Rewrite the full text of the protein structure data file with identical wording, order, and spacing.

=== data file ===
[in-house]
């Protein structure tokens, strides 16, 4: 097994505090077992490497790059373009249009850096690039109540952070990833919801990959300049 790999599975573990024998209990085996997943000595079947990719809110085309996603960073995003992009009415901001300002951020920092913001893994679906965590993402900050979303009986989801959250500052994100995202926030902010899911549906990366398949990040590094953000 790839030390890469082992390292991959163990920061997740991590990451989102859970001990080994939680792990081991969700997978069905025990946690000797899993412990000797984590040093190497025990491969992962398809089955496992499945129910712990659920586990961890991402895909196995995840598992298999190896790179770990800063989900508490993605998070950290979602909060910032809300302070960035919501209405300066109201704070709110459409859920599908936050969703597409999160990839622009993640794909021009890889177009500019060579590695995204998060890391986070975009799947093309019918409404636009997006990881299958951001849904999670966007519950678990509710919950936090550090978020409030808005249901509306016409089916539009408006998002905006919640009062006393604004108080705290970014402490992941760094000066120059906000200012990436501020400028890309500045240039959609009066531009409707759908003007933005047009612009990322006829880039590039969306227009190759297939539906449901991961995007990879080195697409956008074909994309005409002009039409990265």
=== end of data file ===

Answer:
[in-house]
């Protein structure tokens, strides 16, 4: 097994505090077992490497790059373009249009850096690039109540952070990833919801990959300049 790999599975573990024998209990085996997943000595079947990719809110085309996603960073995003992009009415901001300002951020920092913001893994679906965590993402900050979303009986989801959250500052994100995202926030902010899911549906990366398949990040590094953000 790839030390890469082992390292991959163990920061997740991590990451989102859970001990080994939680792990081991969700997978069905025990946690000797899993412990000797984590040093190497025990491969992962398809089955496992499945129910712990659920586990961890991402895909196995995840598992298999190896790179770990800063989900508490993605998070950290979602909060910032809300302070960035919501209405300066109201704070709110459409859920599908936050969703597409999160990839622009993640794909021009890889177009500019060579590695995204998060890391986070975009799947093309019918409404636009997006990881299958951001849904999670966007519950678990509710919950936090550090978020409030808005249901509306016409089916539009408006998002905006919640009062006393604004108080705290970014402490992941760094000066120059906000200012990436501020400028890309500045240039959609009066531009409707759908003007933005047009612009990322006829880039590039969306227009190759297939539906449901991961995007990879080195697409956008074909994309005409002009039409990265």